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Both are bad. PoE 1 made casters gods at higher levels, but it at least give you choice because you get all spells eventually. So if spell was weaker or situational it wasn't problem, there was no opportunity cost in learning it. Resting restriction was purely illusionary so this was not limitation.

In PoE 2 however spell-casters are in weird place halfway in between, with per level  and per encounter cast. If you add to this that you need to chose you spells there is little variation here, you take only strongest ones.  

They should go with full change here, all  vancian spell-casters should get they own resource pool and ability tree similar to other classes with upgrades and more passives.

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As it stands, I much prefer everything about PoE2's combat system over PoE1's. But 2 could have been better if Obsidian had gone all in on the per encounter system. Remove rest and after battle injuries entirely, and make encounters more unique, encouraging different tactics to survive each battle.

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As it stands, I much prefer everything about PoE2's combat system over PoE1's. But 2 could have been better if Obsidian had gone all in on the per encounter system. Remove rest and after battle injuries entirely, and make encounters more unique, encouraging different tactics to survive each battle.

 

It's really not surprising that the game launch had such abysmal difficulty when there's a decent chunk of the fanbase clamoring for removing any aspect of difficulty. If the game followed this, the only challenge would be limited to full party wipes. What of traps and other wound-causing moments under this system? Good job erasing that aspect of the game too. I swear, some people just want a game with choice, but no actual consequences.

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I voted for Deadfire. I would prefer the PoE1 system if there were some way to lock the player in to certain situations (so they can't leave). The way it works in PoE1 is really only as a self-imposed constraint. 

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Eh honestly they just should go all in with changes. Current ability model doesn't impress me very much. If it was to me I would divorce power levels from learning abilities and split those in four tiers.

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I prefer Deadfire's consistency, particularly for martial classes. Something that bothers me about PoE are the per rest abilities like Finishing Blow or Clear Out, which are inferior to the rest of the classes abilities in terms of availability and inferior to the per rest spells in terms of power. I also remeber the cluster**** that was per emcounter spells before Spell Mastery got introduced and I see Deadfire's casting system as an attempt to avoid either of those patchwork solutions, which I personally enjoy more.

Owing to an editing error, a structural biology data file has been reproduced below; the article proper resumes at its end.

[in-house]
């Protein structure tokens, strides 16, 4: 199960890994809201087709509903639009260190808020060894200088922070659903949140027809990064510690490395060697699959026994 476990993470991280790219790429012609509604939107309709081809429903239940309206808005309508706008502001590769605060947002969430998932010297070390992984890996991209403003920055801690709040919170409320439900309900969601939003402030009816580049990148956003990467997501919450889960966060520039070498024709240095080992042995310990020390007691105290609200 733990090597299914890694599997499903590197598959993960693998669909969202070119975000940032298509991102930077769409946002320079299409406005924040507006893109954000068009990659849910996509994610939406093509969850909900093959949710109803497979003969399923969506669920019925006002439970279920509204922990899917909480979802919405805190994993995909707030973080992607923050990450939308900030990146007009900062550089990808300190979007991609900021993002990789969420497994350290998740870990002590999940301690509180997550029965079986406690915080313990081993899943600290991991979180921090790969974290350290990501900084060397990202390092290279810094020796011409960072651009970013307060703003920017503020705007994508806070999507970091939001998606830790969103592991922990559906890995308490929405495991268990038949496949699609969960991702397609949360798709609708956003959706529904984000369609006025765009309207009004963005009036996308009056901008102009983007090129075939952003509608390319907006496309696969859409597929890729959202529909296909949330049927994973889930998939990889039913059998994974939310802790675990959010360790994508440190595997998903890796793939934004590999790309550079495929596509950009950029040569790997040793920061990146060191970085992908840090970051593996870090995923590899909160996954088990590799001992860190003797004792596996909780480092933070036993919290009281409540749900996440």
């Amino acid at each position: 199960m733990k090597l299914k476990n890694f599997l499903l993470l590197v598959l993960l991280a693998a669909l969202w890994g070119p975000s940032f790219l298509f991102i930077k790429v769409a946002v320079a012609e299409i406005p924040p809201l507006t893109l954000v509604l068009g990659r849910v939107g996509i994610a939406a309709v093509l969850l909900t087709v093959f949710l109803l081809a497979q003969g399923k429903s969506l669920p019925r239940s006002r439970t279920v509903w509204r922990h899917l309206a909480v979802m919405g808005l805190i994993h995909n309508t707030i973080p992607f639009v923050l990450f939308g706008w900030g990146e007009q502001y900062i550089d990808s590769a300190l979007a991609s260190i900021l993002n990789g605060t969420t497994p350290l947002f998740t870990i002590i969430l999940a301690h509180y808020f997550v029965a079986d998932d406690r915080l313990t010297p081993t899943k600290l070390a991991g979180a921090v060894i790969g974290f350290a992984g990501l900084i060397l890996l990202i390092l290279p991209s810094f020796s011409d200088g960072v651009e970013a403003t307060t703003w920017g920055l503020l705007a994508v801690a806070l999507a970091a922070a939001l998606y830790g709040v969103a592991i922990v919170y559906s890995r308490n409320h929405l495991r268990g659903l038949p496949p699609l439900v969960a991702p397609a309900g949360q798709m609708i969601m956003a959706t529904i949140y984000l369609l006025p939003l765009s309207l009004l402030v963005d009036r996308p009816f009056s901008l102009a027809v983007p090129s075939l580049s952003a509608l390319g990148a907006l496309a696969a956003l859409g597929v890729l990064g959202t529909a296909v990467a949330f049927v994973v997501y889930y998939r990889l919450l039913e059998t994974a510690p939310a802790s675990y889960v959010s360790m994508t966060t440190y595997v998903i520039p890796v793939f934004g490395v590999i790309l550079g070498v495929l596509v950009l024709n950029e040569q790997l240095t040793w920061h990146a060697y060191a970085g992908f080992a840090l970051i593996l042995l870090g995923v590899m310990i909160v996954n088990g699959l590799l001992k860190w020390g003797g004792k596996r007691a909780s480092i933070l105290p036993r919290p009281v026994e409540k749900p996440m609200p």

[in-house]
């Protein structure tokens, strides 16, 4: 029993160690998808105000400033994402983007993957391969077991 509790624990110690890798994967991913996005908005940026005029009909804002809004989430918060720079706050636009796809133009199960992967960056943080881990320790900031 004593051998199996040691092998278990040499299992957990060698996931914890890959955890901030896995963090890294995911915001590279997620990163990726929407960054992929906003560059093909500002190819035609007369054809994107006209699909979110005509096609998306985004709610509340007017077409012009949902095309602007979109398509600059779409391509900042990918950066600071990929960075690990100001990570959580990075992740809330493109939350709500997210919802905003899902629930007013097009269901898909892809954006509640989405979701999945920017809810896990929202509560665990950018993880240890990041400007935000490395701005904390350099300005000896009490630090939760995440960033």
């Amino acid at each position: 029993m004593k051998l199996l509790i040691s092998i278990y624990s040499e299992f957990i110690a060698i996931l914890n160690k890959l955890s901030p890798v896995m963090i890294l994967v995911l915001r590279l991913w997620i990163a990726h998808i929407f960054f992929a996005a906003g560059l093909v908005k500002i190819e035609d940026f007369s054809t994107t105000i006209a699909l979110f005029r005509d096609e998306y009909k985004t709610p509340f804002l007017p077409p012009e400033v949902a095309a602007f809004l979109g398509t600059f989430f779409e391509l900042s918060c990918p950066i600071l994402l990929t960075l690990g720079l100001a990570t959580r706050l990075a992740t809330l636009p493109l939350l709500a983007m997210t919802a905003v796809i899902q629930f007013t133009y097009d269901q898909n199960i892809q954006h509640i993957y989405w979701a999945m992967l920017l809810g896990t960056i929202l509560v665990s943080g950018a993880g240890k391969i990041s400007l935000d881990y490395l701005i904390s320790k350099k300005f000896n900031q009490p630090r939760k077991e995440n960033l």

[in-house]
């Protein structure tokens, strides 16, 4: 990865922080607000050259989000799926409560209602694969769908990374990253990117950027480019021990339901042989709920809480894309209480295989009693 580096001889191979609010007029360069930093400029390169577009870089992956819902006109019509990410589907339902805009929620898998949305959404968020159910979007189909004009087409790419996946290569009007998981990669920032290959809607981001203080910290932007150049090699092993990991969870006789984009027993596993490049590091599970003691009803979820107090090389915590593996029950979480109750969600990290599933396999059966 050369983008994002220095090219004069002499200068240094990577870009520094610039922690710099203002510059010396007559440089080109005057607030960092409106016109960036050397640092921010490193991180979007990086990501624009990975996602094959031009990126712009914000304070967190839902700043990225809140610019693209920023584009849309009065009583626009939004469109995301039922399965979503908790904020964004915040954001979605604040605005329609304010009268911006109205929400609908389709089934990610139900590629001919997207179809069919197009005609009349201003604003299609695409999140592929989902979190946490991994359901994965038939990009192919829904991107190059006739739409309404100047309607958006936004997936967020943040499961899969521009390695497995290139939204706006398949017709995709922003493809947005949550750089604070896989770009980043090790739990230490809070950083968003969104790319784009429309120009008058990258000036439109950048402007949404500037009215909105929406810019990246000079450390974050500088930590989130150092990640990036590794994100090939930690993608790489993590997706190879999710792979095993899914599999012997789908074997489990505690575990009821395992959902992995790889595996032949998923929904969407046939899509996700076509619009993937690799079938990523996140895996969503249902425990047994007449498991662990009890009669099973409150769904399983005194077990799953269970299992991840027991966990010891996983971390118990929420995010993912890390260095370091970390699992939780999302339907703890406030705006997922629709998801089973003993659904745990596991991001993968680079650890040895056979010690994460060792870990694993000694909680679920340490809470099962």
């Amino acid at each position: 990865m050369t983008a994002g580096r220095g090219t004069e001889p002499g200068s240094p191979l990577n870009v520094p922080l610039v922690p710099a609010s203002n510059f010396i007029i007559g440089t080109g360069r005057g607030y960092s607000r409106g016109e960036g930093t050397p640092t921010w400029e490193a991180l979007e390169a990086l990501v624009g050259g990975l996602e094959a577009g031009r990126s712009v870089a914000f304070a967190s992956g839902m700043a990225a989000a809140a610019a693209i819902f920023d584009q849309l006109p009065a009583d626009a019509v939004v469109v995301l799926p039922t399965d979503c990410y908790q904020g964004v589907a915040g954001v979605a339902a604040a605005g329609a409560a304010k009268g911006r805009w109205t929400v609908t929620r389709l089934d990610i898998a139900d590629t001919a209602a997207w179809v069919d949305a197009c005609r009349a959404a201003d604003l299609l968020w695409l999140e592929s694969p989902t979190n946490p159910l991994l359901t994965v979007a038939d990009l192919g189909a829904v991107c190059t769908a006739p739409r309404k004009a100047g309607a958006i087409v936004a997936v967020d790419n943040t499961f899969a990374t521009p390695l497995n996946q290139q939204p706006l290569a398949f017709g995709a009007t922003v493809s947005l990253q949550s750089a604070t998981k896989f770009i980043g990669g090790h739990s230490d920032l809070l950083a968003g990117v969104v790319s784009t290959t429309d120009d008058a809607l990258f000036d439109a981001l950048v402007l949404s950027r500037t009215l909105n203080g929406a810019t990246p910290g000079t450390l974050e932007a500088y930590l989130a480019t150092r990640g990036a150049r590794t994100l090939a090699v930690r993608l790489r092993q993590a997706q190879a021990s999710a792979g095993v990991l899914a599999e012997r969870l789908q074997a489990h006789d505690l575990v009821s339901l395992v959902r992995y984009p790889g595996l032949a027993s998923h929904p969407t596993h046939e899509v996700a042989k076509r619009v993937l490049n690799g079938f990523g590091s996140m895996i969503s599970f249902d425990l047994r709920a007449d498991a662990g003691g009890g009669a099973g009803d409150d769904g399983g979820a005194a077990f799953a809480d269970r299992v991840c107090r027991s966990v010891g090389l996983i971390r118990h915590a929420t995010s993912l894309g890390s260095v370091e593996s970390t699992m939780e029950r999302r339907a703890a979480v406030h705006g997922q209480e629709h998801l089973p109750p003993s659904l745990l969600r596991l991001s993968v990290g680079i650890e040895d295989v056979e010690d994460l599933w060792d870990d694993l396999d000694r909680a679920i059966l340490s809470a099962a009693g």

So those abilities should be upgraded to 1 per encounter.... like Heart of Fury, which initially used to be 1/per rest.

 

I prefer the attrition based rest system from PoE1. With the awesome Health and Endurance mechanics, which have also been cut.

 

That said, I do strongly believe that PoE2 is the better game overall.

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I voted for PoE1, not because of the per-rest system (which was garbage), but because martial classes really do not profit from having a single shared resource pool for all of their abilities. Spamming your main full attack over and over again is not fun, necessitates the use of an AI routine, and generally means that higher level, higher-cost abilities are not worth using (with some exceptions). If martial characters used the same system as the main spellcasters - that is to say, having their resource pools broken up by power level - I would absolutely switch my vote.

 

Book of Nine Swords all the way, baby

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If I'm typing in red, it means I'm being sarcastic. But not this time.

Dark green, on the other hand, is for jokes and irony in general.

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Book of Nine Swords Book of Weeaboo Fightan Magic all the way, baby

 

There, I fixed the sentence for you. I think that's what you meant to say.

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Book of Nine Swords Book of Weeaboo Fightan Magic all the way, baby

 

There, I fixed the sentence for you. I think that's what you meant to say.

 

It is! God, what a typo. I feel ashamed.

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If I'm typing in red, it means I'm being sarcastic. But not this time.